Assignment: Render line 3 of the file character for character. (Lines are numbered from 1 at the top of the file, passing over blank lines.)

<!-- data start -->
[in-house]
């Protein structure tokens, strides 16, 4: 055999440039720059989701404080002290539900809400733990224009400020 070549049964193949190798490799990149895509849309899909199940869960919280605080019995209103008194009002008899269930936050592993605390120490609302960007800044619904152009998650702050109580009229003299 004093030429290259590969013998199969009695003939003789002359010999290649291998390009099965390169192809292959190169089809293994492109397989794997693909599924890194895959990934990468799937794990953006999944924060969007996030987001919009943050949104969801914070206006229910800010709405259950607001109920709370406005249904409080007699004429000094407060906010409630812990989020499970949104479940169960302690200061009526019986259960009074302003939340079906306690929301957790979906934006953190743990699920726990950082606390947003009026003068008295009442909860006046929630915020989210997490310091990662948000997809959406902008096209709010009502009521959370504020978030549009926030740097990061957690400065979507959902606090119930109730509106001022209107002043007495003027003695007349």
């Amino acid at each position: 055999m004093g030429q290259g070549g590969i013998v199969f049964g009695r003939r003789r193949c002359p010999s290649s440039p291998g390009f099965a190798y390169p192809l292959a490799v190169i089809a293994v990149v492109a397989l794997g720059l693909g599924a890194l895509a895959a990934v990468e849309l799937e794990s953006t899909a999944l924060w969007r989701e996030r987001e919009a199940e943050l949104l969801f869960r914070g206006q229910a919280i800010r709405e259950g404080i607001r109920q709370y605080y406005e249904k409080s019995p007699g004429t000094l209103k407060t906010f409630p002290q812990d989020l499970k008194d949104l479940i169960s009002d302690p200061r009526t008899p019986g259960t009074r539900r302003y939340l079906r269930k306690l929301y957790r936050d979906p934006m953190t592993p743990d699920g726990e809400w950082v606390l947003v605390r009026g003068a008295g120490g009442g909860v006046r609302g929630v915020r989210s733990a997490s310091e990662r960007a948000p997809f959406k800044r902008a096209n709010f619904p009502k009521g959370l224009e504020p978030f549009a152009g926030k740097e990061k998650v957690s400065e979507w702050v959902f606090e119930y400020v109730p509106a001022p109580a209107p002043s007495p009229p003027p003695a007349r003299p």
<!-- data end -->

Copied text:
């Amino acid at each position: 055999m004093g030429q290259g070549g590969i013998v199969f049964g009695r003939r003789r193949c002359p010999s290649s440039p291998g390009f099965a190798y390169p192809l292959a490799v190169i089809a293994v990149v492109a397989l794997g720059l693909g599924a890194l895509a895959a990934v990468e849309l799937e794990s953006t899909a999944l924060w969007r989701e996030r987001e919009a199940e943050l949104l969801f869960r914070g206006q229910a919280i800010r709405e259950g404080i607001r109920q709370y605080y406005e249904k409080s019995p007699g004429t000094l209103k407060t906010f409630p002290q812990d989020l499970k008194d949104l479940i169960s009002d302690p200061r009526t008899p019986g259960t009074r539900r302003y939340l079906r269930k306690l929301y957790r936050d979906p934006m953190t592993p743990d699920g726990e809400w950082v606390l947003v605390r009026g003068a008295g120490g009442g909860v006046r609302g929630v915020r989210s733990a997490s310091e990662r960007a948000p997809f959406k800044r902008a096209n709010f619904p009502k009521g959370l224009e504020p978030f549009a152009g926030k740097e990061k998650v957690s400065e979507w702050v959902f606090e119930y400020v109730p509106a001022p109580a209107p002043s007495p009229p003027p003695a007349r003299p």